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RECYCLING: Washington Companies Reduce Waste, See Green

May 1, 1999

3 Min Read
RECYCLING: Washington Companies Reduce Waste, See Green

Dale Alekel

King County, Wash., manufacturers are discovering profits. With the help of a county Packaging Waste Prevention Assistance program, businesses are reducing packaging costs and decreasing the amount of waste going to the landfill.

Although packaging is necessary - it preserves and protects, helps in the transport of products, and informs and entices customers - it contributes significantly to the municipal solid waste stream. Nearly one-third of all municipal garbage is containers and packaging, according to the U.S. Environmental Protection Agency's "Characterization of Municipal Solid Waste in the U.S.: 1996 Update."

About two years ago, to help reduce the waste stream, King County Green Works waste specialists decided to provide free assistance to companies that wanted to reduce their packaging waste. Their advice?

Eliminate it. First, get rid of unnecessary packaging, including the useless layers that surround products from the time they are manufactured until they are consumed. Many products including oranges, sweaters, hammers, etc., can be marketed successfully without a package.

Reduce it. The number and amount of materials can be reduced by decreasing packaging weight, size or volume, or by making a product available in bulk or concentrated form.

Reuse it. Create refillable and reusable containers that can be used by the same or another product. For example, durable containers made of plastic, wood, steel or paper can be reused to transport products to customers, especially local or repeat customers. Such containers also can be used for internal storage and handling. Also, businesses that receive boxed products can reuse the boxes and loose packaging material for shipping.

Recycle it. Recycling discarded packaging materials can help cut disposal costs. The key is to choose packaging materials that are widely recycled in most communities through well-developed collection systems. Businesses also should use post-consumer or recycled materials when possible.

Redesign it. Small design changes can lead to large savings. For example, instead of boxes, use strapping; instead of pallets, use slip sheets. Packages with square corners instead of round also increase transportation and storage efficiency.

One company that has benefited significantly from King County's program is Stockpot Soups, Redmond, Wash. Waste reduction specialists have helped Stockpot pare down its packaging by using durable, returnable plastic pallets instead of heavier wooden pallets. Through the program, Stockpot also has found a local company to grind and recycle its worn wooden pallets. And drums of outdated corn syrup have become a "treat" for local dairy cows instead of being dumped.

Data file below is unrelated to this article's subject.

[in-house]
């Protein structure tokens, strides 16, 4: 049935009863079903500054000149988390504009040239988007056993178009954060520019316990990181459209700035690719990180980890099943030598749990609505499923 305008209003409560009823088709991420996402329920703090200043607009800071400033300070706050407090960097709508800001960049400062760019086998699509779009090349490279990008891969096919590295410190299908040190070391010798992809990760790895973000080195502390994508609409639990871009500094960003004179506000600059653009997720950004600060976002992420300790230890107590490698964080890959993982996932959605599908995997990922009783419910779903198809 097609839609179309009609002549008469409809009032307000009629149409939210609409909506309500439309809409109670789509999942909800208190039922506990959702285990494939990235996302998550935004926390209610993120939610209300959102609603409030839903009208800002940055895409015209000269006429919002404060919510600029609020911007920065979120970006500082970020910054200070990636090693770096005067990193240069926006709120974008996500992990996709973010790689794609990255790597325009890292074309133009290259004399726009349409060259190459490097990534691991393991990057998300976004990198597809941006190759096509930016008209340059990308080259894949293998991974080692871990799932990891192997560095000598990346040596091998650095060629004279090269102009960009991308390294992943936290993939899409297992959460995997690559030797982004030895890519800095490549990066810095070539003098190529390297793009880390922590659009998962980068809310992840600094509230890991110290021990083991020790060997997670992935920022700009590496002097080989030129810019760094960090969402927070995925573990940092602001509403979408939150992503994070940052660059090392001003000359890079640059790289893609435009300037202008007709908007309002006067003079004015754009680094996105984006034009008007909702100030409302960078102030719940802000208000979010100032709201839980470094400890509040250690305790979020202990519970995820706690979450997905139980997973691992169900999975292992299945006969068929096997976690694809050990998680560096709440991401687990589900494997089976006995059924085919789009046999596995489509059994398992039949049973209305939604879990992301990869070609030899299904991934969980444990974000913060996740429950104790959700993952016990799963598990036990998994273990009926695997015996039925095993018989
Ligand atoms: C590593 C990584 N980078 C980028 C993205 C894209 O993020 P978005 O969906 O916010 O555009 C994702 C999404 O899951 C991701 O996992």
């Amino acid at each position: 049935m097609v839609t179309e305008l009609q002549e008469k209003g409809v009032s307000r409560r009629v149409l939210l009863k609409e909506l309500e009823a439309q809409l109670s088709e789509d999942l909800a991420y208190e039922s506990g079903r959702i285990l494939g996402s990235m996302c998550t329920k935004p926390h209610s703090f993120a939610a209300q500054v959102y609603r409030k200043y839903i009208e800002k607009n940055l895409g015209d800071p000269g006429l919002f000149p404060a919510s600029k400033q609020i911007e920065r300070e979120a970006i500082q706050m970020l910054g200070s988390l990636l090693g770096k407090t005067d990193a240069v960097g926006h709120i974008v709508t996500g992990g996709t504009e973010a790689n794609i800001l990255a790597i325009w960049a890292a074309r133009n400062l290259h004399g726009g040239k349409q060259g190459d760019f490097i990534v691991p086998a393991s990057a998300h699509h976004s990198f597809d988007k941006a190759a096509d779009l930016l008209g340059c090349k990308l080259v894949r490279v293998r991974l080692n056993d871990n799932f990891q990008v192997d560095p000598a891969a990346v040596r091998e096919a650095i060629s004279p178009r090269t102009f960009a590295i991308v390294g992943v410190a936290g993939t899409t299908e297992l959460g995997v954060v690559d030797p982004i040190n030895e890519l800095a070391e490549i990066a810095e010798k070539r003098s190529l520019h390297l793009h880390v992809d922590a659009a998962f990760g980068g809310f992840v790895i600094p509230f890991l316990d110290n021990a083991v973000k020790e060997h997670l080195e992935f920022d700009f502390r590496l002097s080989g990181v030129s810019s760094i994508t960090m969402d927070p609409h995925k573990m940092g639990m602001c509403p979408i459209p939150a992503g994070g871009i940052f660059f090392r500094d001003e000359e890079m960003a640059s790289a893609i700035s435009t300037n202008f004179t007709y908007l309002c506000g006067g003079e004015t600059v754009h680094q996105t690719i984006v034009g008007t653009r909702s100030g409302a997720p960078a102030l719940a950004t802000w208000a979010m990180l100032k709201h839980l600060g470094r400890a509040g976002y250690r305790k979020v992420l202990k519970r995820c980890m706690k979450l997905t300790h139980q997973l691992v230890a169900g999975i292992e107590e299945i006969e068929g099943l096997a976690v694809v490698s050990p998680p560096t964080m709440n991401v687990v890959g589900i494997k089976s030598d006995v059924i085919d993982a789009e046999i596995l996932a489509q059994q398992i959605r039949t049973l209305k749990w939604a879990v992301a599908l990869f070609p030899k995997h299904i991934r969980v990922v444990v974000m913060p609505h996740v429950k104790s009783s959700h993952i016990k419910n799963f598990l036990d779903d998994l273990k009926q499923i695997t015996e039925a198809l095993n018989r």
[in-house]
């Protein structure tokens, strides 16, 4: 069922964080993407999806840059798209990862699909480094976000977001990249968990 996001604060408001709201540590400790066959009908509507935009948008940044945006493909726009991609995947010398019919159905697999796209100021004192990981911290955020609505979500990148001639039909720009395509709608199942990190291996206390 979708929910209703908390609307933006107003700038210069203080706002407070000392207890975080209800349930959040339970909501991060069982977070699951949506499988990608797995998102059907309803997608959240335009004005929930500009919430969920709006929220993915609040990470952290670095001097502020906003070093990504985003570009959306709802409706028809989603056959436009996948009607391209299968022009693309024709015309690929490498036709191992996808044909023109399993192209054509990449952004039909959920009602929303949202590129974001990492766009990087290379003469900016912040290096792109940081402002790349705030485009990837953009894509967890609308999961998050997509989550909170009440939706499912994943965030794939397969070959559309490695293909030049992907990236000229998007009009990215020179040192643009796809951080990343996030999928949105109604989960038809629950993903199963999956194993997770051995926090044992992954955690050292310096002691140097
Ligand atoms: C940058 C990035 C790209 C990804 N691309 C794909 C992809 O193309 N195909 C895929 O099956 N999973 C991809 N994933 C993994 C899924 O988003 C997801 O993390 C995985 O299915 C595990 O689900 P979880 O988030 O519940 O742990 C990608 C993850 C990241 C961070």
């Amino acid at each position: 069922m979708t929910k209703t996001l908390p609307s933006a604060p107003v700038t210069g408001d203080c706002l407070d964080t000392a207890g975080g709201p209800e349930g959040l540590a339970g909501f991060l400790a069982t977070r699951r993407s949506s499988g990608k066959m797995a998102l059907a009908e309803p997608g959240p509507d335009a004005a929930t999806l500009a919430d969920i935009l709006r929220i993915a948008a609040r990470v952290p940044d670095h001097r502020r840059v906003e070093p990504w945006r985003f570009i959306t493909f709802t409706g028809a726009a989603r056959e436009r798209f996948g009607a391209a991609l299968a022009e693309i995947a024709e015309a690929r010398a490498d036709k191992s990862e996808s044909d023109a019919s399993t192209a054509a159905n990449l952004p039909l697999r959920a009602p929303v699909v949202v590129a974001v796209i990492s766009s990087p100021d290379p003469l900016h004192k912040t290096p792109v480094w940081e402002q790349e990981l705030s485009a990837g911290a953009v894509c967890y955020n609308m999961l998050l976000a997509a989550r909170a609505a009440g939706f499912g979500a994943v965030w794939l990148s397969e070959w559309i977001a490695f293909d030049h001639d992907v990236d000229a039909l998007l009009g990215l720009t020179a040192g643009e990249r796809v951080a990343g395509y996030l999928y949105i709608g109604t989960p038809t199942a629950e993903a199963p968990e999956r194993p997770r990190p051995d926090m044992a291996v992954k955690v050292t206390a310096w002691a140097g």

However, the most profitable waste reduction step the company took was redesigning its concentrated, refrigerated soup packaging. A custom, re-sealable pouch has eliminated a packaging layer from the company's previous pouch-in-a-box design and uses half the packaging material of metal cans or glass jars. But the bonus is increased consumer appeal. Since the pouch's introduction, retail soup sales have increased 40 percent.

As Stockpot grows, the opportunities to streamline production and cut waste will increase. The company can buy more ingredients in bulk containers that can be resold, refilled or recycled.

Through the King County program, other waste-savvy companies are finding alternatives to shipping pallets, which can be a drain on budgets. For example, Amway's Kent, Wash., Service Center saves $109,000 annually by shipping on corrugated slip-sheets instead of pallets. These thin, sturdy racks use less cargo space and reduce fuel consumption, pallet purchase and storage, and recycling and disposal costs.

The company has had further waste reduction success with its new computer-aided packing system that is designed to choose the most cost-effective carton per order, cutting yearly shipping costs by $30,000.

Furthermore, county waste specialists have helped the company save $3,250 annually by suggesting the use of reusable, recyclable starch-based packing peanuts. A reusable, air-inflated shipping balloon that stabilizes truck loads also is expected to save Amway $5,778.

For more information on King County's Packaging Waste Prevention Assistance program, call Green Works at (206) 296-8800 or E-mail: [email protected]

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